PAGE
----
Millennials: A generation of innovation, a generation of technology or a generation of useless humans who “can’t even?”
On Jan. 30, the show Good Morning Britain tweeted twice, riling up millennials everywhere.
“Are millennials (those aged in the 18-35 range) useless?” the first tweet read.
Good Morning Britain did not stop there, and the next tweet took a personal jab at all millennials.
“Millennials can do anything … so long as there’s wifi to access Google and YouTube, right?” the second tweet read.
The tweet provoked many millennials to write some brutal responses.
“Ten years of study, hard work and dedication but call us useless,” Richard Graves tweeted back.
Are millennials not getting enough credit for what they have accomplished, or are they truly as useless as many people argue?
We at Scroll believe millennials deserve more credit for what they are doing, and others should not focus on the failures of the generation, but instead focus on its many great accomplishments.
Jessica Lutz, a millennial who is a Forbes contributor, shows baby boomers and Gen Xers that a millennial can save money and spend it wisely despite the negative stereotypes.
In a Forbes article, Lutz said she is a 27-year-old millennial who likes to save her money and put it in the bank, unlike many millennials in the world today.
According to a survey in 2017 conducted by GoBankingRates, 41 percent of Americans aged 25 to 34 have nothing saved, 20 percent have less than $1,000 dollars saved, 13 percent have $1,000 to $4,999 saved, 6 percent have $5,000 to $9,999 saved and 20 percent have more than $10,000 saved.
Although the statistics aren’t in Lutz’s favor, she defies statistics.
Lutz said she currently has $6,300 saved, owns a ten-year-old car that is paid off and owns a home, all at the age of 27: a prime millennial age.
Millennials are accomplishing many things, like holding prominent positions in companies all over the world. This is changing marketing tactics to reflect their way of thinking.
However, millennials are still being held responsible for killing certain industries, including chain restaurants and cable TV. This is not necessarily a bad thing though. Innovation and change are key in a developing society.
In a study conducted by the audit consulting company Deloitte, 71 percent of millennials believe business innovation improves society, and 62 percent believe themselves to be “innovative.”
“The companies working with what millennials want and allowing them to thrive creatively are proving more successful than their less-innovative counterparts,” according to the Huffington Post. “Companies with a formalized innovation strategy grew 8 percent faster than other companies in terms of revenue.”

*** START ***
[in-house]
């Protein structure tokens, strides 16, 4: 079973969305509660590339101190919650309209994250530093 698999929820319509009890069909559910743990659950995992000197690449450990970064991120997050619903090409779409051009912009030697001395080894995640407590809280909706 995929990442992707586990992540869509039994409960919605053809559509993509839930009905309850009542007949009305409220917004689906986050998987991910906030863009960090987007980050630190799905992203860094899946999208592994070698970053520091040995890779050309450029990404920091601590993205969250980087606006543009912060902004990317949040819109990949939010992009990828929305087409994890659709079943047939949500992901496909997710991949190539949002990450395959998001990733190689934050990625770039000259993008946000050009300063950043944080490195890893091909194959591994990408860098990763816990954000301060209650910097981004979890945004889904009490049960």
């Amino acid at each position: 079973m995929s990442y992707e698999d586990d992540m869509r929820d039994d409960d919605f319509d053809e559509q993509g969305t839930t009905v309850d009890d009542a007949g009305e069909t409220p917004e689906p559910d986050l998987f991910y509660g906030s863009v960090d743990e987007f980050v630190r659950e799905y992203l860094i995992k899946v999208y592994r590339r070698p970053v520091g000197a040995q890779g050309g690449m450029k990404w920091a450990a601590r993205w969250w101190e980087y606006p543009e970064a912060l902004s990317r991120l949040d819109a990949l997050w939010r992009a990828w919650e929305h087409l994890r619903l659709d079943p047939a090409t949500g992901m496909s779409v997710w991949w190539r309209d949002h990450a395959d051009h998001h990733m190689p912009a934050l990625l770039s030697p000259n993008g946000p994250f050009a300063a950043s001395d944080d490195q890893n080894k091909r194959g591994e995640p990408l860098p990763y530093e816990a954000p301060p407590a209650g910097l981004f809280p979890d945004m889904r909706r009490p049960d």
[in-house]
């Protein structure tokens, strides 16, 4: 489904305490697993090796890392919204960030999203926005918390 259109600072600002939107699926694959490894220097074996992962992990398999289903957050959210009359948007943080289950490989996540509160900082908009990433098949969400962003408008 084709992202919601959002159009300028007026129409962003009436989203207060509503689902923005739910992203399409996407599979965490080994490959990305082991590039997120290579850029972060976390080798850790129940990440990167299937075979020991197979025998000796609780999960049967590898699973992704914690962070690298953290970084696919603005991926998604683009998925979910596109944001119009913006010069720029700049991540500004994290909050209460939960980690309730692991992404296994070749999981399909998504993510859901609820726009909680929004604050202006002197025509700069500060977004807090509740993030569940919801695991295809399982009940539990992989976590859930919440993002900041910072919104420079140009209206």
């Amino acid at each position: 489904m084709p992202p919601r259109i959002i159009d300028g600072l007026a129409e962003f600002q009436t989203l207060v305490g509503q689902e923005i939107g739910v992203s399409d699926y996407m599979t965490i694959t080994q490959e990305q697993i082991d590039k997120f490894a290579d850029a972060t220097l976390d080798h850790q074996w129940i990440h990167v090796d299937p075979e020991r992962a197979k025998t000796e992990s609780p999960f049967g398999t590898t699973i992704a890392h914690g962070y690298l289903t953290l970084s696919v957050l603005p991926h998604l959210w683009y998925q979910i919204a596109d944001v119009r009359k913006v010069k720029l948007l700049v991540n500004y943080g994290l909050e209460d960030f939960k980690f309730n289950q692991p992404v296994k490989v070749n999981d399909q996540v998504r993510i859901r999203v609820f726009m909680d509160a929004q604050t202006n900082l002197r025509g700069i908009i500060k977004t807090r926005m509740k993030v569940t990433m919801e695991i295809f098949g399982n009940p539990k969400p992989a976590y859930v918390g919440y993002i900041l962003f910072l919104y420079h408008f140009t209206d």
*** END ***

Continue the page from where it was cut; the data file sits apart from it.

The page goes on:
Millennials are creating an innovative work space in society that can be closely compared to the innovative industrial revolution that was at its peak in the late 1700s and early 1800s.
The industrial revolution launched the idea of changing from an agricultural economy to an urban lifestyle.
Some of the many innovations that came from the industrial revolution include anesthesia, photography, food canning and ways to mine iron. These are all things that we, as a society, benefit from on a daily basis.
How does this compare to the innovations discovered by millennials in the early 21st century?
Millennials all over the world are changing the future of marketing in the business-to-business space.
Charlie Northcott, a millennial and journalist at BBC News, gained recognition in 2016 when he covered the U.S. election using Instagram stories which won him a Webby Award, according to Forbes’ article about 30 innovators under the age of 30.
Jamie Bolding, a millennial who founded his own digital media and marketing company Jungle Creations, also showed up in Forbes’ 30 under 30 article because of the innovative content his company creates.
According to Forbes, Bolding’s company totals 50 million followers on their social media accounts with big fish like Disney and Apple paying good money to the company to create content for them.
Along with creating and innovating new ideas, millennials are used to a more fast-paced work area because of the lives they live.
According to statistia.com, in comparison to baby boomers, more than eight times more women in 2016 have attended college and nearly six times more men.
We as BYU-Idaho students need to recognize the potential we have as millennials and use that to our advantage.
Millennials are changing the age of technology and will be known as the pioneers of the technological age.
Although there are some millennials that are not helping this innovative age, there are many who are.
Baby boomers and Gen Xers look to millennials to understand how the world is innovating.
Millennials are not useless. They can even. In fact, they are changing the world.